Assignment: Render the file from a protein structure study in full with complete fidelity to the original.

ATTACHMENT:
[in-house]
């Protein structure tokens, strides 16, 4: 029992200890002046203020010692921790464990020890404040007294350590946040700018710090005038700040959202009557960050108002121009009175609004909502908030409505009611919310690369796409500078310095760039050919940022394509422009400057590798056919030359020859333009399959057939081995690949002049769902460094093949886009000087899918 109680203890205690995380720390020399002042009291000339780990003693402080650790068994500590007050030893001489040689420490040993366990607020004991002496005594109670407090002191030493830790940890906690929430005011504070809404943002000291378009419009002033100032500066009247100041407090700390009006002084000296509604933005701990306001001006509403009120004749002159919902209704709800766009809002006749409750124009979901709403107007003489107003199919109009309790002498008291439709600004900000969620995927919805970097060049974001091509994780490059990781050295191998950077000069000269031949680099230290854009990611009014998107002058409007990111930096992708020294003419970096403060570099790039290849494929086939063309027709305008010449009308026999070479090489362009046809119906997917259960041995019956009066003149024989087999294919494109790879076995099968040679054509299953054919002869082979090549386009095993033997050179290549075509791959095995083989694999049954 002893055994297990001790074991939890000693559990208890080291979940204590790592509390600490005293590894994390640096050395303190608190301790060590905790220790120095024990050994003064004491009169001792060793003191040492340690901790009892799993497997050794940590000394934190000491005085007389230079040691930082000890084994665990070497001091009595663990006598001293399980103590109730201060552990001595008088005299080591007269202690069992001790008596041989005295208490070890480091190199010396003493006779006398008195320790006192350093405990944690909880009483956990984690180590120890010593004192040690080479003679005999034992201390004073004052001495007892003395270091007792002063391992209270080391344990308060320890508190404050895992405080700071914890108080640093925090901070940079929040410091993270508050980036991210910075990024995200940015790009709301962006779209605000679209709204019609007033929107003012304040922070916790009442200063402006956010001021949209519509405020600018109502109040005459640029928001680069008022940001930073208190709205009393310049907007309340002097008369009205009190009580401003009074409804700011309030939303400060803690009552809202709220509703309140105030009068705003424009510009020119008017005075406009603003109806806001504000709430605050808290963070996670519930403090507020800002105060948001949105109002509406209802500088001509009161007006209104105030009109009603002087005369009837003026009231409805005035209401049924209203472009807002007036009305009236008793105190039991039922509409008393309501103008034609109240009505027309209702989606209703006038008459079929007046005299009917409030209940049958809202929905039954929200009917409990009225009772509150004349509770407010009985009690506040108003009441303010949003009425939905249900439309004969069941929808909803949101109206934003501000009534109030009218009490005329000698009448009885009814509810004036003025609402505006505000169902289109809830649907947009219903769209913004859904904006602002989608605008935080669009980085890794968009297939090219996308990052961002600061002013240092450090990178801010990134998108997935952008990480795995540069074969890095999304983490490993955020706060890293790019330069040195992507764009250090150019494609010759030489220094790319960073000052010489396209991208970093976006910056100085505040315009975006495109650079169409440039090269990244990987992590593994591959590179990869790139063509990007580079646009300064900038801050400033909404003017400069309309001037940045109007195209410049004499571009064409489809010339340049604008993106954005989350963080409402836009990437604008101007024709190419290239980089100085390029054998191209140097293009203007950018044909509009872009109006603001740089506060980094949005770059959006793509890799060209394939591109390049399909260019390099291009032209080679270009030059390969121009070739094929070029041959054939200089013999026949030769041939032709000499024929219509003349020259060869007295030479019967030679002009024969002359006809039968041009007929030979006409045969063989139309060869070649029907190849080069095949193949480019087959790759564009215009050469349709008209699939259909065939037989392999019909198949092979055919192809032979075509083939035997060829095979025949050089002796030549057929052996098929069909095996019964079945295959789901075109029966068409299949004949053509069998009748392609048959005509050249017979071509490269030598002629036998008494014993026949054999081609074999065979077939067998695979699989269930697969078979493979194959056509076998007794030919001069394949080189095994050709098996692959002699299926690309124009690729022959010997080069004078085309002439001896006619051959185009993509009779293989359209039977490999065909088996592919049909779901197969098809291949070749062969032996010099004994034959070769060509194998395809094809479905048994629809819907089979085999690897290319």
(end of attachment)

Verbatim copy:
[in-house]
């Protein structure tokens, strides 16, 4: 029992200890002046203020010692921790464990020890404040007294350590946040700018710090005038700040959202009557960050108002121009009175609004909502908030409505009611919310690369796409500078310095760039050919940022394509422009400057590798056919030359020859333009399959057939081995690949002049769902460094093949886009000087899918 109680203890205690995380720390020399002042009291000339780990003693402080650790068994500590007050030893001489040689420490040993366990607020004991002496005594109670407090002191030493830790940890906690929430005011504070809404943002000291378009419009002033100032500066009247100041407090700390009006002084000296509604933005701990306001001006509403009120004749002159919902209704709800766009809002006749409750124009979901709403107007003489107003199919109009309790002498008291439709600004900000969620995927919805970097060049974001091509994780490059990781050295191998950077000069000269031949680099230290854009990611009014998107002058409007990111930096992708020294003419970096403060570099790039290849494929086939063309027709305008010449009308026999070479090489362009046809119906997917259960041995019956009066003149024989087999294919494109790879076995099968040679054509299953054919002869082979090549386009095993033997050179290549075509791959095995083989694999049954 002893055994297990001790074991939890000693559990208890080291979940204590790592509390600490005293590894994390640096050395303190608190301790060590905790220790120095024990050994003064004491009169001792060793003191040492340690901790009892799993497997050794940590000394934190000491005085007389230079040691930082000890084994665990070497001091009595663990006598001293399980103590109730201060552990001595008088005299080591007269202690069992001790008596041989005295208490070890480091190199010396003493006779006398008195320790006192350093405990944690909880009483956990984690180590120890010593004192040690080479003679005999034992201390004073004052001495007892003395270091007792002063391992209270080391344990308060320890508190404050895992405080700071914890108080640093925090901070940079929040410091993270508050980036991210910075990024995200940015790009709301962006779209605000679209709204019609007033929107003012304040922070916790009442200063402006956010001021949209519509405020600018109502109040005459640029928001680069008022940001930073208190709205009393310049907007309340002097008369009205009190009580401003009074409804700011309030939303400060803690009552809202709220509703309140105030009068705003424009510009020119008017005075406009603003109806806001504000709430605050808290963070996670519930403090507020800002105060948001949105109002509406209802500088001509009161007006209104105030009109009603002087005369009837003026009231409805005035209401049924209203472009807002007036009305009236008793105190039991039922509409008393309501103008034609109240009505027309209702989606209703006038008459079929007046005299009917409030209940049958809202929905039954929200009917409990009225009772509150004349509770407010009985009690506040108003009441303010949003009425939905249900439309004969069941929808909803949101109206934003501000009534109030009218009490005329000698009448009885009814509810004036003025609402505006505000169902289109809830649907947009219903769209913004859904904006602002989608605008935080669009980085890794968009297939090219996308990052961002600061002013240092450090990178801010990134998108997935952008990480795995540069074969890095999304983490490993955020706060890293790019330069040195992507764009250090150019494609010759030489220094790319960073000052010489396209991208970093976006910056100085505040315009975006495109650079169409440039090269990244990987992590593994591959590179990869790139063509990007580079646009300064900038801050400033909404003017400069309309001037940045109007195209410049004499571009064409489809010339340049604008993106954005989350963080409402836009990437604008101007024709190419290239980089100085390029054998191209140097293009203007950018044909509009872009109006603001740089506060980094949005770059959006793509890799060209394939591109390049399909260019390099291009032209080679270009030059390969121009070739094929070029041959054939200089013999026949030769041939032709000499024929219509003349020259060869007295030479019967030679002009024969002359006809039968041009007929030979006409045969063989139309060869070649029907190849080069095949193949480019087959790759564009215009050469349709008209699939259909065939037989392999019909198949092979055919192809032979075509083939035997060829095979025949050089002796030549057929052996098929069909095996019964079945295959789901075109029966068409299949004949053509069998009748392609048959005509050249017979071509490269030598002629036998008494014993026949054999081609074999065979077939067998695979699989269930697969078979493979194959056509076998007794030919001069394949080189095994050709098996692959002699299926690309124009690729022959010997080069004078085309002439001896006619051959185009993509009779293989359209039977490999065909088996592919049909779901197969098809291949070749062969032996010099004994034959070769060509194998395809094809479905048994629809819907089979085999690897290319």